‘Samaritans’ – Idles
Idles continue to be the punk act that we need right now, confronting toxic masculinity on their new pummelling single. As with many Idles songs, its poignancy lies in its simplicity as Joe Talbot gruffly barks ‘grow some balls’ along with various other emasculating insults, before declaring in the chorus ‘this is why you never see your father cry’. The guitars meanwhile remain rugged and driving, culminating into an epic climax at the end – I’m loving the pounding outros that these guys keep delivering.
‘TBT’ – Kaves
Norwich alt rock band KAVES deliver this new wild and catchy anthem ‘TBT’. From its mean intro riff to its soaring chorus, the track just keeps delivering one fun moment after the next. I hear elements of The Arctic Monkeys and The Foo Fighters mixed into their satisfying rock infusion.
‘Whispers’ – James Holt
Accompanied by a video featuring a ballet-dancing bride eerily dancing alone in a church, ‘Whispers’ is a hauntingly beautiful ballad that explores the nagging doubt of whether there was any love in a past relationship. It shifts from quietly melancholy to loudly triumphant and then back again with the singer closing the track on the unnerving whispered line ‘were those whispers just for me?’. It’s a gripping representation of the muddle of emotions that strikes after a breakup.
‘Spiders’ – Martha Hill
‘Spiders’ was actually influenced by bats (wait, what?) – a bat broke into Martha’s house and her housemate didn’t believe her, which made her consider the idea of hallucinations and feeling crazed (hence, the line ‘spiders in my head’). Sonically, it’s a web of various genres including pop, folk and soul. There’s something almost Adele-like about Martha’s vocals, whilst the instrumental features twangy guitars and a clanging warped snare.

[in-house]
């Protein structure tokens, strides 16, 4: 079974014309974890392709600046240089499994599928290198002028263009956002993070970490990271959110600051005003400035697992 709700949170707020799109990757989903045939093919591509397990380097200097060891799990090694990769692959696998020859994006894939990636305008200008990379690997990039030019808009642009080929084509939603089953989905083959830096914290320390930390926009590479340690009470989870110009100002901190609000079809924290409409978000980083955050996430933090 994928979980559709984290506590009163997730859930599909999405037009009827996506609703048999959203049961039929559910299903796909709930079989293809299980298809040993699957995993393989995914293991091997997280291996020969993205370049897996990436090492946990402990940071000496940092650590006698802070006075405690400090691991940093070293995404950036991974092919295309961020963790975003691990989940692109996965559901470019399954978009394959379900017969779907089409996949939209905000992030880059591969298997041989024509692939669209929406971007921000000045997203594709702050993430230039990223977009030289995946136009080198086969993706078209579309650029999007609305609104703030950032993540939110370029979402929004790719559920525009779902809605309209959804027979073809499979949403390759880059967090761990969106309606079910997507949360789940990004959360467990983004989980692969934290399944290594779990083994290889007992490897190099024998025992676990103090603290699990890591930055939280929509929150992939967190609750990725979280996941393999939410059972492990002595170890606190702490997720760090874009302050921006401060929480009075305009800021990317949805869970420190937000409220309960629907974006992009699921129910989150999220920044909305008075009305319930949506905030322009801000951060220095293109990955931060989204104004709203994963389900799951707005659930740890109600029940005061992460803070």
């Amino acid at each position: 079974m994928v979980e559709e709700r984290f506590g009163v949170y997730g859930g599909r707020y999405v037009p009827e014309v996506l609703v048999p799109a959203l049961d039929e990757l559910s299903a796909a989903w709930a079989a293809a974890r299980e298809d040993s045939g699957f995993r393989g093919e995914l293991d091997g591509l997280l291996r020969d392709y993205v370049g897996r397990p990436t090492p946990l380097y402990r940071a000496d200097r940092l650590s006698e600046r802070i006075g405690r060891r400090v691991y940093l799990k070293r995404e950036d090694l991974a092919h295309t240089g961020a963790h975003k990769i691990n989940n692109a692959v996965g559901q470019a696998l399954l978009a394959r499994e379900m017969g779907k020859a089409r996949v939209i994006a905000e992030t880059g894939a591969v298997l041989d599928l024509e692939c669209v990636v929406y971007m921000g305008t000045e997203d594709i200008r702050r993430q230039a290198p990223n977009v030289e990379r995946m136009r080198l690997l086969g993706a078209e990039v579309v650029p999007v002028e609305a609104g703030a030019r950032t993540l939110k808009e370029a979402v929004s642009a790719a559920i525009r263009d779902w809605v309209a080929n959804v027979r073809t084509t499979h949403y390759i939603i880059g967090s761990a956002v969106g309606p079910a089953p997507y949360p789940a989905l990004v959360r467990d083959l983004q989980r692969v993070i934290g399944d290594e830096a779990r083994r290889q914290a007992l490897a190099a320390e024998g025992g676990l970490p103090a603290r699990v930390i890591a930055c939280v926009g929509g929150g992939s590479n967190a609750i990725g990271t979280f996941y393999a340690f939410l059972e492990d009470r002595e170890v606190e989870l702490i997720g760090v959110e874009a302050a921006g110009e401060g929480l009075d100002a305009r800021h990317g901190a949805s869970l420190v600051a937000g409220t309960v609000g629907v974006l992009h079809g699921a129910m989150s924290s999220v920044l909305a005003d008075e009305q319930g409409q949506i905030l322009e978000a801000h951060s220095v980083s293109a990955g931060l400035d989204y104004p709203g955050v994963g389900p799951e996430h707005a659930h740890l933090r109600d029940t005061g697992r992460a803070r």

‘Charcoal Baby’ – Blood Orange
Indie/soul experimentalist Dev Hynes (AKA Blood Orange) is sounding smoother than ever on his latest singles set to appear on a new album titled Negro Swan. This new track ‘Charcoal Baby’ explores black depression with a creative video that shows the same feelings of dejection from two different backgrounds, showing that racial insecurity extends beyond class. Detuned guitar, warped synth swells and smoky sax make up the glossy backdrop as Dev and an unnamed female singer croon over the top.
‘Warzone’ – Yoko Ono
Yoko Ono is 85 and if it wasn’t already clear she’d lost her marbles, this new single has truly confirmed it. It begins with the opening line ‘men flashing their guns and BALLS!’ (balls are a recurring theme this week) and continues to get laughably worse from then on (the constant wailing of ‘warzooone’ is truly agonising to listen to). Listen to ‘Warzone’ if you dare – just be warned that it may give you PTSD.